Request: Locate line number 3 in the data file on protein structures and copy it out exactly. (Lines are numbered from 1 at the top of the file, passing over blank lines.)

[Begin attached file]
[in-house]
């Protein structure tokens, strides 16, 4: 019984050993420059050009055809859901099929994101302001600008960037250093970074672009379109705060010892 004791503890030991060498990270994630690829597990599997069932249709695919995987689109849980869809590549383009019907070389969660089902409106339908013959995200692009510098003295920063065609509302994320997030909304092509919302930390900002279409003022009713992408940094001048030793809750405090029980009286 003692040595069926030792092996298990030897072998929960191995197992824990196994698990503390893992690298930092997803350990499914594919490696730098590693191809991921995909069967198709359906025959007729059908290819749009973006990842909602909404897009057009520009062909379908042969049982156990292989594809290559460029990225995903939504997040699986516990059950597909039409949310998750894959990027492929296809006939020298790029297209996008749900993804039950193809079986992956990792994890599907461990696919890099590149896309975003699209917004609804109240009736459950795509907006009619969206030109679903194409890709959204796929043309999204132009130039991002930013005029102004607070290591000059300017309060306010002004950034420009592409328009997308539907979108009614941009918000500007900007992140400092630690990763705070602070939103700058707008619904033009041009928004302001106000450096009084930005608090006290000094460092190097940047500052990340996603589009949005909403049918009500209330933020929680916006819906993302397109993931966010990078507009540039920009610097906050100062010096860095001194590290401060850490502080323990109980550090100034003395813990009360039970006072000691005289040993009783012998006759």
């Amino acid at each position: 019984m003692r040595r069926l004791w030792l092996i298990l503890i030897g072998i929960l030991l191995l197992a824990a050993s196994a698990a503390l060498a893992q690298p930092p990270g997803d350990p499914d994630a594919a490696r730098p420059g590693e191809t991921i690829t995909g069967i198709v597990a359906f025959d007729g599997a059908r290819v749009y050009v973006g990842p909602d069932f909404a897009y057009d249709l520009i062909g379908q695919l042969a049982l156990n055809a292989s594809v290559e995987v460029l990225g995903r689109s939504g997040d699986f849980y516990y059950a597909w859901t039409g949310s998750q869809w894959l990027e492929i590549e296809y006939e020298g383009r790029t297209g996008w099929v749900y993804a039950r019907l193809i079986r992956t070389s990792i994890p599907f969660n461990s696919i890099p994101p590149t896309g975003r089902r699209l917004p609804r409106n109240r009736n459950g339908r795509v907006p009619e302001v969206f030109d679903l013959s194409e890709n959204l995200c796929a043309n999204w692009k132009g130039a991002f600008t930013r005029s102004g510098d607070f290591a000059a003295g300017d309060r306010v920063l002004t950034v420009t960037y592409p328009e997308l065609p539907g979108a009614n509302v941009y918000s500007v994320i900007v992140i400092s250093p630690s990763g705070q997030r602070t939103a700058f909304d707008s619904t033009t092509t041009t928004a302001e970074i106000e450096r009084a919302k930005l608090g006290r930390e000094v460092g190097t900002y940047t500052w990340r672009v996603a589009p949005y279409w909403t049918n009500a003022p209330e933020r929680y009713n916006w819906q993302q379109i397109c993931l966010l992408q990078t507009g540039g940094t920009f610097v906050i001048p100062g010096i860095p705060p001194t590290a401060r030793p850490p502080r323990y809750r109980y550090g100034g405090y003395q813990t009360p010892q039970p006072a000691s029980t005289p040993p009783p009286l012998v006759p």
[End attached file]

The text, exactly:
């Amino acid at each position: 019984m003692r040595r069926l004791w030792l092996i298990l503890i030897g072998i929960l030991l191995l197992a824990a050993s196994a698990a503390l060498a893992q690298p930092p990270g997803d350990p499914d994630a594919a490696r730098p420059g590693e191809t991921i690829t995909g069967i198709v597990a359906f025959d007729g599997a059908r290819v749009y050009v973006g990842p909602d069932f909404a897009y057009d249709l520009i062909g379908q695919l042969a049982l156990n055809a292989s594809v290559e995987v460029l990225g995903r689109s939504g997040d699986f849980y516990y059950a597909w859901t039409g949310s998750q869809w894959l990027e492929i590549e296809y006939e020298g383009r790029t297209g996008w099929v749900y993804a039950r019907l193809i079986r992956t070389s990792i994890p599907f969660n461990s696919i890099p994101p590149t896309g975003r089902r699209l917004p609804r409106n109240r009736n459950g339908r795509v907006p009619e302001v969206f030109d679903l013959s194409e890709n959204l995200c796929a043309n999204w692009k132009g130039a991002f600008t930013r005029s102004g510098d607070f290591a000059a003295g300017d309060r306010v920063l002004t950034v420009t960037y592409p328009e997308l065609p539907g979108a009614n509302v941009y918000s500007v994320i900007v992140i400092s250093p630690s990763g705070q997030r602070t939103a700058f909304d707008s619904t033009t092509t041009t928004a302001e970074i106000e450096r009084a919302k930005l608090g006290r930390e000094v460092g190097t900002y940047t500052w990340r672009v996603a589009p949005y279409w909403t049918n009500a003022p209330e933020r929680y009713n916006w819906q993302q379109i397109c993931l966010l992408q990078t507009g540039g940094t920009f610097v906050i001048p100062g010096i860095p705060p001194t590290a401060r030793p850490p502080r323990y809750r109980y550090g100034g405090y003395q813990t009360p010892q039970p006072a000691s029980t005289p040993p009783p009286l012998v006759p």